I’m not sure how it happens, but this conversation typically takes place in the presence of another adult, so I often give in out of embarrassment (I know I shouldn’t be embarrassed, but these types of conversation happen quite often and frequently with the same other adults around).
The Money Goal tweaked (success!)
There is a good ending to this VERY LONG POST. I did curb his pester power. How? By asking him to help me. If there is one thing I have noticed, it’s the willingness of young children to help others, especially their parents.
To tap into his generosity, I asked my son to help me save up for the camping trip. I told him it wouldn’t be fair to have one rule for the kids and another rule for the adults (I’m sure this will come back and bite me in the future). If the children had to save up for their camping trip, then it wouldn’t be fair if I didn’t also save up for myself.
So I made a deal with him. I told him that each time he didn’t ask for hot chips after his weekly swimming lessons, I’d add $3.50 to my goal. I did this for all the habitual requests he used to make – hot chips after swimming; chicken nuggets at the basketball stadium; icy pole after his games, etc.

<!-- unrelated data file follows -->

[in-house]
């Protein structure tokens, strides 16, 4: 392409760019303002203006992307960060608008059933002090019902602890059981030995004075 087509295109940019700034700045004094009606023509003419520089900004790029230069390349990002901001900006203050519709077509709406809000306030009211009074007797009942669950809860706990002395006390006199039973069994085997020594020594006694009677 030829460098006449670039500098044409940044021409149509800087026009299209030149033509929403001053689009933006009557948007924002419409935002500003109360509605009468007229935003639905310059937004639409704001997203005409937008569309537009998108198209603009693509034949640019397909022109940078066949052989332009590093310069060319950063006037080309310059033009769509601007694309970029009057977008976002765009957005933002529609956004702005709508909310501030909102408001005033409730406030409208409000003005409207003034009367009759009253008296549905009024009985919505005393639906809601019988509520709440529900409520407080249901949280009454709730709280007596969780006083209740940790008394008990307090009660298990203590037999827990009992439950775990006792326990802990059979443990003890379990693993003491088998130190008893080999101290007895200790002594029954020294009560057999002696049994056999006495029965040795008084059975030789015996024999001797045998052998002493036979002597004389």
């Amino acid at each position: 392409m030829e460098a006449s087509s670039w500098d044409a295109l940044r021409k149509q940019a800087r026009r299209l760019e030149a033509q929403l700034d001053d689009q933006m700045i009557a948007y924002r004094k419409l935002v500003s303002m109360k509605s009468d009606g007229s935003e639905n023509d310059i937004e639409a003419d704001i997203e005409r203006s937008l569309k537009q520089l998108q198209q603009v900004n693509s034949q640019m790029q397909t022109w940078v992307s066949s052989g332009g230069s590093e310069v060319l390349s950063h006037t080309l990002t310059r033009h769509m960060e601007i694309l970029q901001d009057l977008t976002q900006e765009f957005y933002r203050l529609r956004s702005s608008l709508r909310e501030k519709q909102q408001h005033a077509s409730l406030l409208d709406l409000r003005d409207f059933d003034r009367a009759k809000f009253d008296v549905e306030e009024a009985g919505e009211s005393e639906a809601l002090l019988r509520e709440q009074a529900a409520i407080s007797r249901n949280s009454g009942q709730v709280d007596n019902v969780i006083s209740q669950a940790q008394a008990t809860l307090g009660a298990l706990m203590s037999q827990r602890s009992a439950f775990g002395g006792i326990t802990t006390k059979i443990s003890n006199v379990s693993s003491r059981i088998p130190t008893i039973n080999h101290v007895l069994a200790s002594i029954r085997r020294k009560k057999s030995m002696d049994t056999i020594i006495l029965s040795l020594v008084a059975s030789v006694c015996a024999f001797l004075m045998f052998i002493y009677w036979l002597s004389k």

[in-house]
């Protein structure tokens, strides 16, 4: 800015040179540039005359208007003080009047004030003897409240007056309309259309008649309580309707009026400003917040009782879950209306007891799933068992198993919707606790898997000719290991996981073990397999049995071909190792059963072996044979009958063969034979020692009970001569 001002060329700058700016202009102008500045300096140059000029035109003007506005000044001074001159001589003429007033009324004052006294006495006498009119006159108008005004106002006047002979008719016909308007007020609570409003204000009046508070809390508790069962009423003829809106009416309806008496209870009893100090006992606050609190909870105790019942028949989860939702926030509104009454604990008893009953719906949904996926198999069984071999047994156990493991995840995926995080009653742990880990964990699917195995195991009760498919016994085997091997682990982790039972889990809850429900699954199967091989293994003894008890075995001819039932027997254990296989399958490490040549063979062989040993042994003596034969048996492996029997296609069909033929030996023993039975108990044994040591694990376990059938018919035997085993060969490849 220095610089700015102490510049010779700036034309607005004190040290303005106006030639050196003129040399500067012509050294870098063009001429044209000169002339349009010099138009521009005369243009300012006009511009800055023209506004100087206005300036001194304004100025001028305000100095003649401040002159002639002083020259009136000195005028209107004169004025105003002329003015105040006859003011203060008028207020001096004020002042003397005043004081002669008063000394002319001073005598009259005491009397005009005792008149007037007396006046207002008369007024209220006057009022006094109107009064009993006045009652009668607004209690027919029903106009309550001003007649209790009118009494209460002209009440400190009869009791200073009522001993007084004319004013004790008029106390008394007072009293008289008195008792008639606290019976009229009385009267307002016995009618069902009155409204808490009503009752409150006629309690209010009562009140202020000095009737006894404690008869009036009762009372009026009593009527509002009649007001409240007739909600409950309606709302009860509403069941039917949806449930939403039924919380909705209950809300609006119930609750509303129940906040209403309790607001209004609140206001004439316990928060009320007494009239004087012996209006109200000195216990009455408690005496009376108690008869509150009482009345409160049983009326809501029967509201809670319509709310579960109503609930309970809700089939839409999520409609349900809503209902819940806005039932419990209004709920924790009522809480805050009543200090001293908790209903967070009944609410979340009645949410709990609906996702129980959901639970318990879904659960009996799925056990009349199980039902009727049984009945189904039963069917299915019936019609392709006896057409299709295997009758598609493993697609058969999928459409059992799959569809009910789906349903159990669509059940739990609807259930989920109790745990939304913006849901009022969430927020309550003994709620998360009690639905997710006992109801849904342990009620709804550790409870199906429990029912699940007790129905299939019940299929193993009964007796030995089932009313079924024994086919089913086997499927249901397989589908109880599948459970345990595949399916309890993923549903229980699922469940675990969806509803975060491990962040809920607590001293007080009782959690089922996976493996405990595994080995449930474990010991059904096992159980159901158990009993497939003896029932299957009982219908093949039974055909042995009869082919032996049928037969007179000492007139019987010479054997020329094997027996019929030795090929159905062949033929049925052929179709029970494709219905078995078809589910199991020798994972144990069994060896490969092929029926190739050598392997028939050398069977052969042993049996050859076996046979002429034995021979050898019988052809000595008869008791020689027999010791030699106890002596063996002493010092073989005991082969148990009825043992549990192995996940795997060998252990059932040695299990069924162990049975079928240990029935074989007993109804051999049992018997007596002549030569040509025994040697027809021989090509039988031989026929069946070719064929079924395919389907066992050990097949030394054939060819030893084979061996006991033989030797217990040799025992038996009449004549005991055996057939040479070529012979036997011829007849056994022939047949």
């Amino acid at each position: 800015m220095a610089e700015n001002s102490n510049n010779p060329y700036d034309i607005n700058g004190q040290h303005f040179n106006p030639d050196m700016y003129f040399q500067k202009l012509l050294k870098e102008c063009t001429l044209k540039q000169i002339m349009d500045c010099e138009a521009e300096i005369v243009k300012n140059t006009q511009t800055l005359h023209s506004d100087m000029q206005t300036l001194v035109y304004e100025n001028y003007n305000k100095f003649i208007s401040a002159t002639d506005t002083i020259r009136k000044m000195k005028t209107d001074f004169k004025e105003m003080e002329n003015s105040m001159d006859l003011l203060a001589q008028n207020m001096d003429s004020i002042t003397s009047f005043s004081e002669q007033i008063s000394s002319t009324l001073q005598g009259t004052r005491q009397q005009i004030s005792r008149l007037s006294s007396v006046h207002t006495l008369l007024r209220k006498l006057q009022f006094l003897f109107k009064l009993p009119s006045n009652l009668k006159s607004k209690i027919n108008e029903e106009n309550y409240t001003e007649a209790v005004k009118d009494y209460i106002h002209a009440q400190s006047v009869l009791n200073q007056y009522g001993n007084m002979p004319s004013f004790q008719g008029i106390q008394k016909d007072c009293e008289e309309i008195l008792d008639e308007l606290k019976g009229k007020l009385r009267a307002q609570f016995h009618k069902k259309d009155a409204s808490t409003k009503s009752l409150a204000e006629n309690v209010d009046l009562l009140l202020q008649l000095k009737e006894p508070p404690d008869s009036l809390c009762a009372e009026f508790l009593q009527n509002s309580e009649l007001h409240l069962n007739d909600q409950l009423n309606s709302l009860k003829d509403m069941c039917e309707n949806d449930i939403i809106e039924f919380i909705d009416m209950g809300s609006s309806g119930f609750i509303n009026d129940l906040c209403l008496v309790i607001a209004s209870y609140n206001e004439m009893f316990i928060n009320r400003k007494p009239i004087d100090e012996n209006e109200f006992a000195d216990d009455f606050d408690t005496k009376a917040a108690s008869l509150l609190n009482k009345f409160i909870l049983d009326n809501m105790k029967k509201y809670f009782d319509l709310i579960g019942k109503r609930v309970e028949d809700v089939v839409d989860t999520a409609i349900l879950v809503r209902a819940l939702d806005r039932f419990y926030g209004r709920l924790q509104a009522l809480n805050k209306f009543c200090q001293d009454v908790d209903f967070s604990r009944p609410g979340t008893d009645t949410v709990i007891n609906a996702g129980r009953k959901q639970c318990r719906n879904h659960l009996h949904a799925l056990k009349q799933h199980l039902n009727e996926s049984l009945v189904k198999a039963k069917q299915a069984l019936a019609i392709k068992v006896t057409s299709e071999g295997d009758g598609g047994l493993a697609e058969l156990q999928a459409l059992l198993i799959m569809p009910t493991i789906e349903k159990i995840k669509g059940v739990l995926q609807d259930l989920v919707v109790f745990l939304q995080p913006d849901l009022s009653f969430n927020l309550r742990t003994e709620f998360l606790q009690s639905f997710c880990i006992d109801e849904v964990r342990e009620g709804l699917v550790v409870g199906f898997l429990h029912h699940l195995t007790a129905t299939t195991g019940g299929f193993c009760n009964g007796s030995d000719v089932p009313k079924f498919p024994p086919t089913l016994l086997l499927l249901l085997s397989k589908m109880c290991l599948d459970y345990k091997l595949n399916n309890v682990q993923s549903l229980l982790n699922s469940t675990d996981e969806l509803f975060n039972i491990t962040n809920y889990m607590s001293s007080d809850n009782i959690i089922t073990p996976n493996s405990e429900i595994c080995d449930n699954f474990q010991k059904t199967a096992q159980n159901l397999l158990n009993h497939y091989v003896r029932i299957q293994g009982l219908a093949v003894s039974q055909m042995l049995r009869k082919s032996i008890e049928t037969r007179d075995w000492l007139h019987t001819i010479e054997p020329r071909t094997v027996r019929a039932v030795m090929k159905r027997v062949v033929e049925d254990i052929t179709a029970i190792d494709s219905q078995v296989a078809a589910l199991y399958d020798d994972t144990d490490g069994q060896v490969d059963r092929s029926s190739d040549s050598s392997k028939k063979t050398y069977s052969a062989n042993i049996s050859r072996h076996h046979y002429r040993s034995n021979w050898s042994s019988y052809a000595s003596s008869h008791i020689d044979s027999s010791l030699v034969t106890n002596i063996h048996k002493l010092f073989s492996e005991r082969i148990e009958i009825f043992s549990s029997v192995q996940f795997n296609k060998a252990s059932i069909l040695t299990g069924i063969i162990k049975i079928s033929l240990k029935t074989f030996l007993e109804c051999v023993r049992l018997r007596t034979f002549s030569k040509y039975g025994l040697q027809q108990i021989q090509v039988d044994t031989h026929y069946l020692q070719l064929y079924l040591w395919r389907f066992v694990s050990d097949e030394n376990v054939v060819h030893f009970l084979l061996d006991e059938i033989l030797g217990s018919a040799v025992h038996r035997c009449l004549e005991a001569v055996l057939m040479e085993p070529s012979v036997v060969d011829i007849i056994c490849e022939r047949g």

The following week, I had forgotten the deal I made with him. So after his swimming lesson, I waited in anticipation for his usual “Mummy, can we buy hot chips?” Nothing. Not a single word about buying hot chips. I thought it was strange that he didn’t ask (remember I had forgotten our deal). So before we left the aquatic centre, I asked,“Do you want to get some hot chips for the car ride home?” He replied, “No mummy.”